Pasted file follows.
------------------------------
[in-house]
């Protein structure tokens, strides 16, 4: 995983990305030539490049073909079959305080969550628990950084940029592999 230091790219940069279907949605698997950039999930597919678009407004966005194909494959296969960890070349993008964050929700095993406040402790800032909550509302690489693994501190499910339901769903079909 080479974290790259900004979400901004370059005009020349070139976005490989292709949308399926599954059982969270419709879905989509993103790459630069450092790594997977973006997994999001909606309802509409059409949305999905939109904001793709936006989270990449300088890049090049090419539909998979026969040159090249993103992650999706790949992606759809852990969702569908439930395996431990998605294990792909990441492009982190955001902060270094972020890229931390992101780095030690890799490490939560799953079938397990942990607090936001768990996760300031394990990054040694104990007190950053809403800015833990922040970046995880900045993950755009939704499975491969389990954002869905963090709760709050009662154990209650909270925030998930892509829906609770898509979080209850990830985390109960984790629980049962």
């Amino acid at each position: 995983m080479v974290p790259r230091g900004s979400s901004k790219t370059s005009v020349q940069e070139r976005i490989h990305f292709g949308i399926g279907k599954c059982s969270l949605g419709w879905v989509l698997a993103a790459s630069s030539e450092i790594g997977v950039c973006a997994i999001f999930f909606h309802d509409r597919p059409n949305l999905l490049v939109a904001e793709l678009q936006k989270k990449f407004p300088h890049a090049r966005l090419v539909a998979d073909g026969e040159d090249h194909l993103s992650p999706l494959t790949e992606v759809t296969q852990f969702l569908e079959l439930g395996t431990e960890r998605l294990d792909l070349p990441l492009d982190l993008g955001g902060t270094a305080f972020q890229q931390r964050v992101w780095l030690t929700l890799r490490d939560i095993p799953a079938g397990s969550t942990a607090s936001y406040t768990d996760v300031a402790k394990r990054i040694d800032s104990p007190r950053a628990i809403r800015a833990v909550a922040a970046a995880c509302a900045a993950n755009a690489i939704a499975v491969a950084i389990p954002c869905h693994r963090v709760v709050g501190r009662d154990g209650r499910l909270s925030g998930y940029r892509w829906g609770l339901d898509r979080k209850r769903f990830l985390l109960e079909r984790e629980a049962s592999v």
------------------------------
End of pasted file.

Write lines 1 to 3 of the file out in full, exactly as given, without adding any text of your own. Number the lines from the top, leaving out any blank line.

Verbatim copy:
[in-house]
């Protein structure tokens, strides 16, 4: 995983990305030539490049073909079959305080969550628990950084940029592999 230091790219940069279907949605698997950039999930597919678009407004966005194909494959296969960890070349993008964050929700095993406040402790800032909550509302690489693994501190499910339901769903079909 080479974290790259900004979400901004370059005009020349070139976005490989292709949308399926599954059982969270419709879905989509993103790459630069450092790594997977973006997994999001909606309802509409059409949305999905939109904001793709936006989270990449300088890049090049090419539909998979026969040159090249993103992650999706790949992606759809852990969702569908439930395996431990998605294990792909990441492009982190955001902060270094972020890229931390992101780095030690890799490490939560799953079938397990942990607090936001768990996760300031394990990054040694104990007190950053809403800015833990922040970046995880900045993950755009939704499975491969389990954002869905963090709760709050009662154990209650909270925030998930892509829906609770898509979080209850990830985390109960984790629980049962």
């Amino acid at each position: 995983m080479v974290p790259r230091g900004s979400s901004k790219t370059s005009v020349q940069e070139r976005i490989h990305f292709g949308i399926g279907k599954c059982s969270l949605g419709w879905v989509l698997a993103a790459s630069s030539e450092i790594g997977v950039c973006a997994i999001f999930f909606h309802d509409r597919p059409n949305l999905l490049v939109a904001e793709l678009q936006k989270k990449f407004p300088h890049a090049r966005l090419v539909a998979d073909g026969e040159d090249h194909l993103s992650p999706l494959t790949e992606v759809t296969q852990f969702l569908e079959l439930g395996t431990e960890r998605l294990d792909l070349p990441l492009d982190l993008g955001g902060t270094a305080f972020q890229q931390r964050v992101w780095l030690t929700l890799r490490d939560i095993p799953a079938g397990s969550t942990a607090s936001y406040t768990d996760v300031a402790k394990r990054i040694d800032s104990p007190r950053a628990i809403r800015a833990v909550a922040a970046a995880c509302a900045a993950n755009a690489i939704a499975v491969a950084i389990p954002c869905h693994r963090v709760v709050g501190r009662d154990g209650r499910l909270s925030g998930y940029r892509w829906g609770l339901d898509r979080k209850r769903f990830l985390l109960e079909r984790e629980a049962s592999v």